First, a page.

Los Encinos to Showcase Life of 1870s

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Since it was built in 1872 by two French brothers, a simple two-story house at Los Encinos State Historical Park has served as a ranch house, a restaurant, a bordello and, for the last 45 years, a warehouse and pigeon coop.

On Sunday, the Garnier House in Encino began yet another life--this time as a museum showcasing the rugged life of San Fernando Valley rancheros in the 1870s.

About 75 people showed up to celebrate the reopening of the limestone house after more than a decade of planning and renovations to make the building safe in an earthquake. Docents dressed in period costumes and a group of history buffs from Ft. Tejon re-enacted the drills of Civil War soldiers.


The museum, which occupies a corner of the house, includes pictures, maps and hands-on displays of early California craftsmanship.

State Park Ranger Russ Kimura said he wants to restore the house’s kitchen to its original state and build archives on the upper floor, where ranch hands once slept.

“So much has been lost or destroyed,” said Michael Crosby, president of the Los Encinos Docent Assn. “It’s nice to know that at least these few buildings remain.”

The house, one of the oldest in the Valley, was built as a bunkhouse for ranch hands on Phillippe and Eugene Garnier’s expansive rancho, but had been used since 1947 as a warehouse because it was deemed unsafe for the public.

Money for renovations--about $175,000--came from the state Senate three years ago and steel reinforcements were installed.

The building joins the five-acre park’s adobe and blacksmith shop as an exhibit on early Valley history.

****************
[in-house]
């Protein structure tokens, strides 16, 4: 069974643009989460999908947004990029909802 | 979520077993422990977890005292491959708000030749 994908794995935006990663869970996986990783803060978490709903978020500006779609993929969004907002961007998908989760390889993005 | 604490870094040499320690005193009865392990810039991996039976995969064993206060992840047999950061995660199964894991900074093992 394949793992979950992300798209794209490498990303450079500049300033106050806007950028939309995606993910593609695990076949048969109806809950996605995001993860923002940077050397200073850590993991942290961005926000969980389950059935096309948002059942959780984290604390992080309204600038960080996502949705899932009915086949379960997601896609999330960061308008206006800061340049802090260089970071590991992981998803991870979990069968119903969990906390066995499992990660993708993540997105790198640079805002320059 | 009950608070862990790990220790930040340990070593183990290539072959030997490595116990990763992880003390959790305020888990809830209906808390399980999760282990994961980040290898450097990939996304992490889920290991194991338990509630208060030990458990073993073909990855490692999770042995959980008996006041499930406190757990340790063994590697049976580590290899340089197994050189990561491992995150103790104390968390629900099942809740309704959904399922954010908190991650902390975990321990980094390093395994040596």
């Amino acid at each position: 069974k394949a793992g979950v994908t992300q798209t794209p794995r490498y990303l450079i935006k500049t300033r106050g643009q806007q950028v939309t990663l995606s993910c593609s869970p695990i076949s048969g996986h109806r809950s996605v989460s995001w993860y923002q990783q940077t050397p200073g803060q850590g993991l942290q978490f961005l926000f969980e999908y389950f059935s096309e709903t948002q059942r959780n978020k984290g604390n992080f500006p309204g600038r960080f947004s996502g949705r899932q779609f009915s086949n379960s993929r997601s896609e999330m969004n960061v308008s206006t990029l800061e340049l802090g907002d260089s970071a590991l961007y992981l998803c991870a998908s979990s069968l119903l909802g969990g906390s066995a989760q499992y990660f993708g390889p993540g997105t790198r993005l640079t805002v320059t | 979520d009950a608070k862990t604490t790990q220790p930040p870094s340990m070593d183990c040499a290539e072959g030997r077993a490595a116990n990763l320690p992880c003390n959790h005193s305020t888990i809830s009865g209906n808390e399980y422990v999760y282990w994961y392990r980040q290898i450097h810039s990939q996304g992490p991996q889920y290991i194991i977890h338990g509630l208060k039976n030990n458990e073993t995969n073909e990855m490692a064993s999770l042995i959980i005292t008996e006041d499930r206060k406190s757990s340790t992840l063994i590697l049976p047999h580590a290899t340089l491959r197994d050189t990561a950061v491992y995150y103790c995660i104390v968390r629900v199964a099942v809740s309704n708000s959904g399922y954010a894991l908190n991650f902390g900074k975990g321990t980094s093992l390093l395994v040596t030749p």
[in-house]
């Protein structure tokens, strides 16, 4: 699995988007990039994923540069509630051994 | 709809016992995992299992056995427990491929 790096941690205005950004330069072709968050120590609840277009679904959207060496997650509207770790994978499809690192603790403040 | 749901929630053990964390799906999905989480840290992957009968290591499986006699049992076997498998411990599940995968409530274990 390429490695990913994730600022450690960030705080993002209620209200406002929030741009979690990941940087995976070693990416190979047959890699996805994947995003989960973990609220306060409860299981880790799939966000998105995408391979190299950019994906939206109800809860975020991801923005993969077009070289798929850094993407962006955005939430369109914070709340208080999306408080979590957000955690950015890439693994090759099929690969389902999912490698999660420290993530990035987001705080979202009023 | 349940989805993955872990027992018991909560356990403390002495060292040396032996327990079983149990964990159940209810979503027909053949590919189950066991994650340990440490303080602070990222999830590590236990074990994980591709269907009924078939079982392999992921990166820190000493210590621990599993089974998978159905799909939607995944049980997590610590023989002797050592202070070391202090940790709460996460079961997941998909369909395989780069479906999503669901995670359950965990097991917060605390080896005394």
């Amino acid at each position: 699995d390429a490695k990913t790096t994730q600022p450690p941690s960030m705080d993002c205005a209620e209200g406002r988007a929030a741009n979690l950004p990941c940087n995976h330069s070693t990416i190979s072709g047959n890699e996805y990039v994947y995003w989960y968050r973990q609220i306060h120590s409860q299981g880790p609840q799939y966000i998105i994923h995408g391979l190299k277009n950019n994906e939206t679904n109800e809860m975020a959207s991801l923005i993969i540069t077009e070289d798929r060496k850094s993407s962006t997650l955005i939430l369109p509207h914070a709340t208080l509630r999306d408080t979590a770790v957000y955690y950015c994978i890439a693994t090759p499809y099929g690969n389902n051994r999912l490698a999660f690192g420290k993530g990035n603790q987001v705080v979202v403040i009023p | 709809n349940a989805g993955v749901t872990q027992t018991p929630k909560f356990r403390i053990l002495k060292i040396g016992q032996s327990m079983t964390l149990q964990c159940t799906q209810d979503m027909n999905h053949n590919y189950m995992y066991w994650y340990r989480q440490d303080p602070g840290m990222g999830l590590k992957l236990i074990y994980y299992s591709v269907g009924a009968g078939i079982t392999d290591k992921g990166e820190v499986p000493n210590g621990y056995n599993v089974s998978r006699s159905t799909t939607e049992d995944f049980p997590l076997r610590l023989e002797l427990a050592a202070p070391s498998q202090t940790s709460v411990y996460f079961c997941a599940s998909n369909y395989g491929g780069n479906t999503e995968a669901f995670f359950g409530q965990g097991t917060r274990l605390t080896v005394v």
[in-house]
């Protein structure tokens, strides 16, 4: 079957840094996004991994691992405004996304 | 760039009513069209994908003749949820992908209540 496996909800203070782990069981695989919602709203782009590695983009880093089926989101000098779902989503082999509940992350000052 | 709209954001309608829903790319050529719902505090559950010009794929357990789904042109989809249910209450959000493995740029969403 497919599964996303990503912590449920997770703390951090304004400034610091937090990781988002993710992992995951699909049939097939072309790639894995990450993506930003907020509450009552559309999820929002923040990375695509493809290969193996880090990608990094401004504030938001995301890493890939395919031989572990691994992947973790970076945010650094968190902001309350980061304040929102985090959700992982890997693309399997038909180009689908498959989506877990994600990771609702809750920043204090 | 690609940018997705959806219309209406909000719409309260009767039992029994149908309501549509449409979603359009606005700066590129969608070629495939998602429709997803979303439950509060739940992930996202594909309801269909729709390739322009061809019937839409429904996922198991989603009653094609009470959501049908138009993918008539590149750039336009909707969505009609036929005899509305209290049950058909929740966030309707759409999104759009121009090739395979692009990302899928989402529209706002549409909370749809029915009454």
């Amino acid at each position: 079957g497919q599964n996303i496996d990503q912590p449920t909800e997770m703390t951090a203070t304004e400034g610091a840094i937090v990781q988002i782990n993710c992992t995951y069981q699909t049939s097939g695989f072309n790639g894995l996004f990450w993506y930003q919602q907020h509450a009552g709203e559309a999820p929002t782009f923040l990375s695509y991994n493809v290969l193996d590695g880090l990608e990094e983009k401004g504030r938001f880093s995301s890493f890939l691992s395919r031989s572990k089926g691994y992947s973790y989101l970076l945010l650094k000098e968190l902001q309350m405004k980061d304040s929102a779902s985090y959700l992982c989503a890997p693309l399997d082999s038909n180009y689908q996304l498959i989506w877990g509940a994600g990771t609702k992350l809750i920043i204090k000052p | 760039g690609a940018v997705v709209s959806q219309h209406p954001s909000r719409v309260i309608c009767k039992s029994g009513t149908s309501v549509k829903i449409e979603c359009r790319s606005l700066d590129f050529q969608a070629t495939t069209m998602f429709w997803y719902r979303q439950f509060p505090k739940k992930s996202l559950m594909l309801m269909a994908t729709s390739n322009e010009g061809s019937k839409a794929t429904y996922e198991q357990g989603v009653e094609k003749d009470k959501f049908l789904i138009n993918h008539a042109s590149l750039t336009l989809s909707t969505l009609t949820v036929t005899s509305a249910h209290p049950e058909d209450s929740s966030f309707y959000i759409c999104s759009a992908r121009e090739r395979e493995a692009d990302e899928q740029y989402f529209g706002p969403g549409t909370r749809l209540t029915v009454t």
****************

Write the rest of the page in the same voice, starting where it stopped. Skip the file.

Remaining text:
Together, the buildings and their exhibits describe a time when weary travelers on El Camino Real stopped for a 25-cent meal alongside the warm Encino pool, and the rolling floor of the Valley was “dotted at all times with wild long-horned Mexican cattle.”

Now, the honking of geese is interrupted by the honking of cars on Ventura Boulevard.

Most of what remains at Los Encinos was built by the Garniers, French Basque brothers who owned the rancho for a few years in the 1870s. They built the bunkhouse and blacksmith shop, put a pitched roof on the old adobe and capped the natural spring, digging a reservoir in the shape of a Spanish guitar.

The brothers invested thousands of dollars in new breeds of sheep and cattle, but went bankrupt after wool prices dropped dramatically and drought ravaged their herds in 1874-75. The brothers sold the rancho and later moved back to France.

The rancho dates to 1845 when Mexican Gov. Pio Pico granted three Indians the original 4,460-acre tract, bounded roughly by what is now Mulholland Drive, Sepulveda Boulevard, Vanowen Street and White Oak Avenue.

The Indians--Ramon, Francisco and Roque--held the land until Don Vicente de la Ossa bought a share four years later. He took total control in 1857.

Kimura did not know how much de la Ossa paid for the rancho, but speculated that it was not much.


De la Ossa played host at his eight-room adobe to travelers on their way to Santa Barbara.

His widow later sold the rancho to her son-in-law, Los Angeles County Sheriff James Thompson, for $3,500.

When the Garniers took over, they decided to make a profit off travelers once given shelter free of charge by de la Ossa, and opened a saloon and grocery in 1874.

With its meals a quarter and baths available, one traveler called the saloon “the most complete roadside inn in California.”

Completion of the Southern Pacific rail line through the Valley in 1876 reduced business from travelers on the stagecoach line, which stopped there.

In this century, the old bunkhouse was turned into a restaurant and speak-easy, where bathtub gin was served in a country setting. And some of the old ranch hands’ upstairs rooms were used by prostitutes to entertain their clients.